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Why Have Peanut Allergies Tripled in a Decade?

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Why Have Peanut Allergies Tripled in a Decade?

Remember when we were allowed to bring peanut butter and jelly sandwiches to school? What happened? How did we get to the point where peanut allergies are such a threat that children in many schools are no longer allowed to pack a PB&J?

It’s alarming. The rate of childhood peanut allergies has more than tripled from 1997 to 2008, according to the results of a nationwide  survey; the data was reported in the most recent issue of the Journal of Allergy and Clinical Immunology.

Led by Scott H. Sicherer, MD, Professor of Pediatrics, Jaffe Food Allergy Institute at Mount Sinai School of Medicine, researchers surveyed a total of 5,300 households by telephone in 2008. The survey was previously conducted in 1997 and 2002. The prevalence of combined peanut or tree nut allergies in children was 2.1 percent in 2008, compared to 0.6 percent in 1997. The authors admit that there are limitations in the self-reported nature of a telephone survey, and identifying “true” allergy. However, the rate of childhood peanut allergy estimated in the current study is similar to results from studies using different methods in Canada, Australia and the UK.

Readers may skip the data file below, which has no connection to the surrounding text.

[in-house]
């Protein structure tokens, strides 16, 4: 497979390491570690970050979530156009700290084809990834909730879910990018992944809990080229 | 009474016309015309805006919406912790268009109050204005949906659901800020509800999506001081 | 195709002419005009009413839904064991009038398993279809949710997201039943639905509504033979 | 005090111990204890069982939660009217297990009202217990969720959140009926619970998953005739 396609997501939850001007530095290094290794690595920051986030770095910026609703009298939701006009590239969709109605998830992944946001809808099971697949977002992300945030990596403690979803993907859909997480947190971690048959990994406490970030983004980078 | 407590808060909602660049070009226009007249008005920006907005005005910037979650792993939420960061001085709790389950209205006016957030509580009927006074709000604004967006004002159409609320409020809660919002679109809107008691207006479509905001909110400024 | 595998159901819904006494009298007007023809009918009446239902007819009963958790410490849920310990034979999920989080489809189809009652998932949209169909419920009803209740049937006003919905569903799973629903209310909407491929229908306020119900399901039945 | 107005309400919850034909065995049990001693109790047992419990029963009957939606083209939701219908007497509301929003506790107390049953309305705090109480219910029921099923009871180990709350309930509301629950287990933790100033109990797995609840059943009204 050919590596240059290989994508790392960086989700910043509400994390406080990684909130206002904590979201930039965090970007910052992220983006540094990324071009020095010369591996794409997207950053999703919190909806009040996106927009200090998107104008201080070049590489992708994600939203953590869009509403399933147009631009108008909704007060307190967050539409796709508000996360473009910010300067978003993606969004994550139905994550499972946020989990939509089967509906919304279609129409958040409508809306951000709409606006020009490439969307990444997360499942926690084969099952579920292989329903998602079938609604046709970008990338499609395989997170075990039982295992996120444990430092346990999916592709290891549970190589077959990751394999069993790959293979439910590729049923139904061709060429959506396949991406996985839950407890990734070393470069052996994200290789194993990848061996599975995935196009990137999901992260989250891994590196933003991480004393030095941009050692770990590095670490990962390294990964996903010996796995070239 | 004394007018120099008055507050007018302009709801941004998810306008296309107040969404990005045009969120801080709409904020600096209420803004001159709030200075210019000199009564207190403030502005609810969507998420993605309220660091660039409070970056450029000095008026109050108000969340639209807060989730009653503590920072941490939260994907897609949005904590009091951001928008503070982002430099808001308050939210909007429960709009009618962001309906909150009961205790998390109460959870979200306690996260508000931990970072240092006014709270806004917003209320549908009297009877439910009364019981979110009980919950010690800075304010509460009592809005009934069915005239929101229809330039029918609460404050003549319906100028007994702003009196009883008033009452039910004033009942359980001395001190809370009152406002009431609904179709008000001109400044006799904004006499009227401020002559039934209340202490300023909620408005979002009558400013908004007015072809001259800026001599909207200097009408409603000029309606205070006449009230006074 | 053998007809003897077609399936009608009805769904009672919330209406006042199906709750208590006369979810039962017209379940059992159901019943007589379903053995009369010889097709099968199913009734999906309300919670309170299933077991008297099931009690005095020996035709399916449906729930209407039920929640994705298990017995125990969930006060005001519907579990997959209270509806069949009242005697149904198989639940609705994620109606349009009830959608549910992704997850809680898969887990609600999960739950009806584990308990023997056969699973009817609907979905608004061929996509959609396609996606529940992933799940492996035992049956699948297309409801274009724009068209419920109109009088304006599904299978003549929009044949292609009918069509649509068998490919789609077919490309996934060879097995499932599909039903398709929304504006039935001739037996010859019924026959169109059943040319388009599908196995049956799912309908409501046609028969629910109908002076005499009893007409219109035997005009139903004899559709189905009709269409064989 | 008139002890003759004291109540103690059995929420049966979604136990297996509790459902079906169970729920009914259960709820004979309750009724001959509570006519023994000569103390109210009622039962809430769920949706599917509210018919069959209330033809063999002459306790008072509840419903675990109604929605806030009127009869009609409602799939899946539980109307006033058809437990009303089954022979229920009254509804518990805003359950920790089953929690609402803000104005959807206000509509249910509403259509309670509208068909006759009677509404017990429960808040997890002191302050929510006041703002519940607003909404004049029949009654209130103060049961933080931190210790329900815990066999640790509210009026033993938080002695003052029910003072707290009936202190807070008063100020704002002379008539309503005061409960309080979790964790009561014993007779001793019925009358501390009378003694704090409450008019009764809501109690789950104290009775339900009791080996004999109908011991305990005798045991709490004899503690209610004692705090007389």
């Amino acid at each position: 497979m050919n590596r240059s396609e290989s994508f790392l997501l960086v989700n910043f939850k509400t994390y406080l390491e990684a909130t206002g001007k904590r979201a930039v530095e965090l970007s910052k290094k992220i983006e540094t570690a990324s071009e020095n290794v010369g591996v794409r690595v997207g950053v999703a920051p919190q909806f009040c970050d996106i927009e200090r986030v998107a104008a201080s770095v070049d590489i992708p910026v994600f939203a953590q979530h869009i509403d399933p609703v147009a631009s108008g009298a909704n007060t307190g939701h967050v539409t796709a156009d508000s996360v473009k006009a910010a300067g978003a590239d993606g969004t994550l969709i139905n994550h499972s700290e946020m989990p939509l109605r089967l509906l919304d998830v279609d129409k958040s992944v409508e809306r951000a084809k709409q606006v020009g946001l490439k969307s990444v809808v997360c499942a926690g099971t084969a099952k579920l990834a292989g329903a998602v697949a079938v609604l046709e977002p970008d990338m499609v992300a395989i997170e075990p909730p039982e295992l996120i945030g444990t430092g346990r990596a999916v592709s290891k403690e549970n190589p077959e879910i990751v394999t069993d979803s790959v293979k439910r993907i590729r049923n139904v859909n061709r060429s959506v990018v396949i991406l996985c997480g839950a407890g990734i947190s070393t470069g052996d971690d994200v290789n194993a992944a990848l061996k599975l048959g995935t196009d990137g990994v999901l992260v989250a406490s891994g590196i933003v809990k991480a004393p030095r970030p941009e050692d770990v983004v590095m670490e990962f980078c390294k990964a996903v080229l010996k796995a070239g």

“These results show that there is an alarming increase in peanut allergies, consistent with a general, although less dramatic, rise in food allergies among children in studies reported by the CDC,” said Dr. Sicherer. “The data underscore the need for more study of these dangerous allergies.” He continued, “Our research shows that more than three million Americans report peanut and/or tree nut allergies, representing a significant health burden. The data also emphasize the importance of developing better prevention and treatment strategies.”

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Melissa Breyer

Melissa Breyer is a writer and editor with a background in sustainable living, specializing in food, science and design. She is the co-author of True Food (National Geographic) and has edited and written for regional and international books and periodicals, including The New York Times Magazine. Melissa lives in Brooklyn, NY.

207 comments

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5:20PM PDT on Mar 22, 2012

Great article. Thanks.

6:33PM PDT on Oct 12, 2011

This is crazy! I agree that antibiotics are way overused and it's not good for our immune systems...

6:30AM PDT on May 18, 2011

THANK YOU

2:55AM PDT on Oct 2, 2010

I agree with Kelly--you have to read the labels. Only yesterday, I bought a packaged Asian-style lunch with rice noodles and a heavy sauce. The photo looked great and the label advetised its healthfulness, also I bought it from our local organic foods store. I have peanut, Brazil nut, almond, pistacheo and coconut allergies--they give me violent leg cramps that last about 15 minutes. Other nuts don't bother me. I didn't dream that an Asian type packaged food would have peanuts in it, and didn't read the label. Fortunately, while reading its cooking instructions, I decided to scan the microscopic :-( print of listed ingredients. It had peanut bits in it!! At least my husband enjoyed the food.